Charming characters populate this fast, exuberant genre mashup.

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MAR Rising

In this debut YA thriller, a homeless teenager’s fortunes change on the eve of a zombie apocalypse.

Sixteen-year-old Madison Jacques, a homeless musician living in Boston, performs with the Reaper, her prized guitar, and stays in the boiler room of a condemned building. After years in miserable foster homes, Madison contentedly shares her life with rats and a blind harmonica player named Jeremiah Church. One night, a construction crew demolishes her building, upending her precarious existence. If not for a mysterious benefactor dragging her to safety, Madison would have died. When she awakes at Mass General, she meets officers Joe Rowe and Phil Senior. After researching her identity, the police confirm that Madison has an aunt and twin brother living in Charleston. Meanwhile, the Holbox research facility on the Yucatán Peninsula—specializing in climate science and geology—falls into chaos when workers are contaminated by rock samples from the Chicxulub crater, becoming murderous. Researcher Ami Knight takes drastic steps to contain the transmissible psychosis, yet some of the stones have already been smuggled into the United States as souvenirs. When Madison disembarks the train in Charleston, she hopes that her relatives will welcome her. Little does she realize that a gory nightmare will soon replace the seaside tranquility. Brusseau adds a hefty, world-building twist to his zombie narrative, connecting his agile hordes to what killed the dinosaurs 65 million years ago and to the idea that humanity started on another planet. Zombie buffs, however, won’t be disappointed by the well-paced carnage, including the walking dead devouring a bus driver (his “last gasp of air came not through his mouth, but directly through his trachea”). The characters also discuss God’s existence and intentions during the mayhem, with Madison favoring the tolerant view that “as long as we are alive,” we are “free to choose” the worldview “that makes the most sense for us individually.” Later, the guardian angel who saved her from the building reveals himself, greatly expanding the potential of Brusseau's world.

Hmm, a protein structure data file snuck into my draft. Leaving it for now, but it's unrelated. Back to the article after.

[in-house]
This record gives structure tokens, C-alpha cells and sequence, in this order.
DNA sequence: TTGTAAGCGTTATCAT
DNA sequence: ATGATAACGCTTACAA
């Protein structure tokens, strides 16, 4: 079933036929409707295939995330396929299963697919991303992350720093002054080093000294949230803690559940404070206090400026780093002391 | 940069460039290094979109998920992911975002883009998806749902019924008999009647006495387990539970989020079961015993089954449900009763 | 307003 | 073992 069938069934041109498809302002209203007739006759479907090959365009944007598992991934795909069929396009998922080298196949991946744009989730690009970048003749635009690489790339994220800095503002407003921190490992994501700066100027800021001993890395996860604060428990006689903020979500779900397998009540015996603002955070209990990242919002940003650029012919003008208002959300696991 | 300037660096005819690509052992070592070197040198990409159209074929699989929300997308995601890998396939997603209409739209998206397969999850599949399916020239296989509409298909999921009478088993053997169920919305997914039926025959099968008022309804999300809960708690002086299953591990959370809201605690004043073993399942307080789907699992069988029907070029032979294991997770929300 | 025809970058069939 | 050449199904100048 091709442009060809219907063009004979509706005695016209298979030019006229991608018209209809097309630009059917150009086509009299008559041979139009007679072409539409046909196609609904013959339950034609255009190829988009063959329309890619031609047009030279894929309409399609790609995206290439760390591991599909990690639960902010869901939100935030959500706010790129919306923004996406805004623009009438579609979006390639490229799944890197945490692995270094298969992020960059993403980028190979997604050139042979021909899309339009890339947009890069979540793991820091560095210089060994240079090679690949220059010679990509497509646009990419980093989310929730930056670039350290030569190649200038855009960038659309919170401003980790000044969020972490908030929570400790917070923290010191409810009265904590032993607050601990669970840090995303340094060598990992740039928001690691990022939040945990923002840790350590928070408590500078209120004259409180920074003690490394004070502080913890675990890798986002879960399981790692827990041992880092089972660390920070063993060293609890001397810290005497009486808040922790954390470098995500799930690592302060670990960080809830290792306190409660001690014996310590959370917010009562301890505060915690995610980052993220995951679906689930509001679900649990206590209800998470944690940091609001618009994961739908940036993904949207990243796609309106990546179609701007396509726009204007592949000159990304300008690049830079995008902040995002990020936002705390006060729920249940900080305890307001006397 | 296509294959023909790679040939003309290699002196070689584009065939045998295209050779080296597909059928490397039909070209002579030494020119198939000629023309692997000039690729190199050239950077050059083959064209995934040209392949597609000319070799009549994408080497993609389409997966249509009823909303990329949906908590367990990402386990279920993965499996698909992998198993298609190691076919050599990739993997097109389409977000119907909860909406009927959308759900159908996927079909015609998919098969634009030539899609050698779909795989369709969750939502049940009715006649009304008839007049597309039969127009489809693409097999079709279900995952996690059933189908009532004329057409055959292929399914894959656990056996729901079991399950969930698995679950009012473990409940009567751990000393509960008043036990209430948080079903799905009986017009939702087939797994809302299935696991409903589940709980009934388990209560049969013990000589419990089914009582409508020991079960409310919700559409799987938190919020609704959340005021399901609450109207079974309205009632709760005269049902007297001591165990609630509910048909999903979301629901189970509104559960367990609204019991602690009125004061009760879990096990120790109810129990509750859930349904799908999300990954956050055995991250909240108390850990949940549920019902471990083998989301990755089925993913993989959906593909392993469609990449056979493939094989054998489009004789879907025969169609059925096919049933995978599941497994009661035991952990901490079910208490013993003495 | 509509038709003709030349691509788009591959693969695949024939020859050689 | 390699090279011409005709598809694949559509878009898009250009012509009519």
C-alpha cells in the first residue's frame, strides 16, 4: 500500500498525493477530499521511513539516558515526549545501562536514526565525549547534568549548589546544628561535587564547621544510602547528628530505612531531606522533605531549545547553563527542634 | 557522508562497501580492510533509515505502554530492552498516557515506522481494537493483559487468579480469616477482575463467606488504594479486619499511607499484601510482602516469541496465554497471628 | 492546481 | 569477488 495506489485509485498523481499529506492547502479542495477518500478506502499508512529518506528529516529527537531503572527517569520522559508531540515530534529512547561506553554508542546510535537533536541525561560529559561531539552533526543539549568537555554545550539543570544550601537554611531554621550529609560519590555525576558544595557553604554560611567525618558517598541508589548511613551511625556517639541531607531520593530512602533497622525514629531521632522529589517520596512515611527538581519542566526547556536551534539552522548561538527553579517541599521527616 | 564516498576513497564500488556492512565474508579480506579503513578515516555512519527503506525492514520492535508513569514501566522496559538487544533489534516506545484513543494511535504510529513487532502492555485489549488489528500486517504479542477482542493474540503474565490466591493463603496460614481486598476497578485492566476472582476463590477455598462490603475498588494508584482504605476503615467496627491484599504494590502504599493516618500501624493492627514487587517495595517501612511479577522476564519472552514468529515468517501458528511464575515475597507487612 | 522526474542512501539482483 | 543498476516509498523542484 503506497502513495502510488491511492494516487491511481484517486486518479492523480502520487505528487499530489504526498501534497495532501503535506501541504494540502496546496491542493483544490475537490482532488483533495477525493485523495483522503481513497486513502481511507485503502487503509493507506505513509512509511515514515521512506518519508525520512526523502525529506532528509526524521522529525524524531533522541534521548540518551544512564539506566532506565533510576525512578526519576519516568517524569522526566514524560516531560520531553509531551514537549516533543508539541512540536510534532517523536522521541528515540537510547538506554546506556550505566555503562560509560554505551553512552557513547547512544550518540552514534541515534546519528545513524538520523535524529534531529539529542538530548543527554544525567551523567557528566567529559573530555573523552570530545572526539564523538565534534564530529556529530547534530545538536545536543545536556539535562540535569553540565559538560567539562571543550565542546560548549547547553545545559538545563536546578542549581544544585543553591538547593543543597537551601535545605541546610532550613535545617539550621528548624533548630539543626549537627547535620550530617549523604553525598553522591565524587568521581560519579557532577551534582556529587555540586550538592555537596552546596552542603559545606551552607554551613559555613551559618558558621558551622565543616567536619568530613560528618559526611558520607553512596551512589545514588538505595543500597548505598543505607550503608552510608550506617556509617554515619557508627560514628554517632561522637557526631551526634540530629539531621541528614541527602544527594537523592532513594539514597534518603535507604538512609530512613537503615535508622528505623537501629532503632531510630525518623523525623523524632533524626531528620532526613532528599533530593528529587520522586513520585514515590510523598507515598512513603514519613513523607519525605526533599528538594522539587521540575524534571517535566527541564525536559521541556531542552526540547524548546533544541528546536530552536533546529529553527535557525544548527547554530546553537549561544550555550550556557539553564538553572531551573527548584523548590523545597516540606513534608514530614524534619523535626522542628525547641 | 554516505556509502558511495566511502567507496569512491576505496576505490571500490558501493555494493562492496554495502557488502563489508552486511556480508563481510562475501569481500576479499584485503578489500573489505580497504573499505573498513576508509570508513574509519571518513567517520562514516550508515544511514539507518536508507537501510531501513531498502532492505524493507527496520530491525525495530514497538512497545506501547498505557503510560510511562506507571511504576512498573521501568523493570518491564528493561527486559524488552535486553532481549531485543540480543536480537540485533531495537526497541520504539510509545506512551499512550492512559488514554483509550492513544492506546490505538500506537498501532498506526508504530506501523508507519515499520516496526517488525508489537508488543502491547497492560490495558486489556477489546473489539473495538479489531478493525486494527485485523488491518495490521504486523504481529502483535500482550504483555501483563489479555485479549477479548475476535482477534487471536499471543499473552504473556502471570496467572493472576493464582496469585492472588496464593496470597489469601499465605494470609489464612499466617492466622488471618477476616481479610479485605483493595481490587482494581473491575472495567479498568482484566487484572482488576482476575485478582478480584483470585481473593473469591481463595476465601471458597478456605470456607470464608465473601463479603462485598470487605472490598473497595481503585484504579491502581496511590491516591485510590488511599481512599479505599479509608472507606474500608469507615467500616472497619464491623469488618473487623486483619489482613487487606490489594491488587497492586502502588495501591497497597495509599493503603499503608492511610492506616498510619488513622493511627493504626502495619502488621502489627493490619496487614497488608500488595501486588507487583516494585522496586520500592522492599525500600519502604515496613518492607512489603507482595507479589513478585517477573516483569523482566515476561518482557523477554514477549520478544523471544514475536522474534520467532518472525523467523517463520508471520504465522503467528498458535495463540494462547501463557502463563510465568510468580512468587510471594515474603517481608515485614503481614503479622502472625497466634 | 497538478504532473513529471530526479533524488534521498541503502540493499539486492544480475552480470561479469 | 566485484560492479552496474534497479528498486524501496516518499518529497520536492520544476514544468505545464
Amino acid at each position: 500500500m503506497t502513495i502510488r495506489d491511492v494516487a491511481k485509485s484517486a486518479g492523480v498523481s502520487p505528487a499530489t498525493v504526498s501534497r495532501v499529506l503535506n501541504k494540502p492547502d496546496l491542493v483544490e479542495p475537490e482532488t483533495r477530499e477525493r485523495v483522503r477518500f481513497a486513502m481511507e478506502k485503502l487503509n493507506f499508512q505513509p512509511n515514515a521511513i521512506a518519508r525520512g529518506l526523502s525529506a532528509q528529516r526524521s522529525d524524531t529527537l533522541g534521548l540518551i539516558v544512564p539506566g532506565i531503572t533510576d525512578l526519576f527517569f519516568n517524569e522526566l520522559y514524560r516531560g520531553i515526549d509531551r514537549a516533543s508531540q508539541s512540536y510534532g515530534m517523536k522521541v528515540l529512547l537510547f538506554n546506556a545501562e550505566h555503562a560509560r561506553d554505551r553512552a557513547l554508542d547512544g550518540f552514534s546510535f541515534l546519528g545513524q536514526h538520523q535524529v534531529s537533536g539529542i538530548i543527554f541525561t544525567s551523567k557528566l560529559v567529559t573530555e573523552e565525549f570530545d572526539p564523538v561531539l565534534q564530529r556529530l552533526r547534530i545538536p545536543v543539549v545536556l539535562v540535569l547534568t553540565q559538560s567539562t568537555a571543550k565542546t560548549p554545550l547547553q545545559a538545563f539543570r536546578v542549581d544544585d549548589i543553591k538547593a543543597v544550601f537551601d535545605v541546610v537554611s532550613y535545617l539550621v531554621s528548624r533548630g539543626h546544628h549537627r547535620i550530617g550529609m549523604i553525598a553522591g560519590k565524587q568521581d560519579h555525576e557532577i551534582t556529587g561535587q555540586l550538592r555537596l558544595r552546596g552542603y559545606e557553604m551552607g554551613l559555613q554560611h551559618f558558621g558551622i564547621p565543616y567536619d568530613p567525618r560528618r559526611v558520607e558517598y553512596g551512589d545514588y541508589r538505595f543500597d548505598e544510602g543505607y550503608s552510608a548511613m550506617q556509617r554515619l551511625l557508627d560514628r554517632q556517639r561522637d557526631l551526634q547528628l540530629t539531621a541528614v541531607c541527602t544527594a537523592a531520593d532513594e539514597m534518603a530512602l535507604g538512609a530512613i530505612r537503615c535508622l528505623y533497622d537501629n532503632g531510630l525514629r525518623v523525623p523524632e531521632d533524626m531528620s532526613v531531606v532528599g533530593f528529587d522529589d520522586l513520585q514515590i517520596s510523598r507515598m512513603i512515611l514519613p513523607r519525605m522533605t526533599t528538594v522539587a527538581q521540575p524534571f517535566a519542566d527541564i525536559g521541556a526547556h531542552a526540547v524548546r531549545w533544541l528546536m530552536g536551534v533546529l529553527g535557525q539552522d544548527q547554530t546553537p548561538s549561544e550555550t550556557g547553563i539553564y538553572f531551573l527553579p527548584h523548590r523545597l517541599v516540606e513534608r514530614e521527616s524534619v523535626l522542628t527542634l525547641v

Charming characters populate this fast, exuberant genre mashup.

Pub Date: Sept. 21, 2015

ISBN: 978-0-9966510-0-4

Page Count: 334

Publisher: Zombie Horde Publishing

Review Posted Online: Jan. 11, 2016

Kirkus Reviews Issue: Feb. 15, 2016

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An effective translation of a series that gives eye-opening glimpses into the lives of the comfortable middle-class in...

Nesthäkchen Flies from the Nest

FIRST ENGLISH EDITION OF THE GERMAN CHILDRENS CLASSIC TRANSLATED, INTRODUCED, AND ANNOTATED BY STEVEN LEHRER

A young woman ventures into the adult world in this vintage German novel.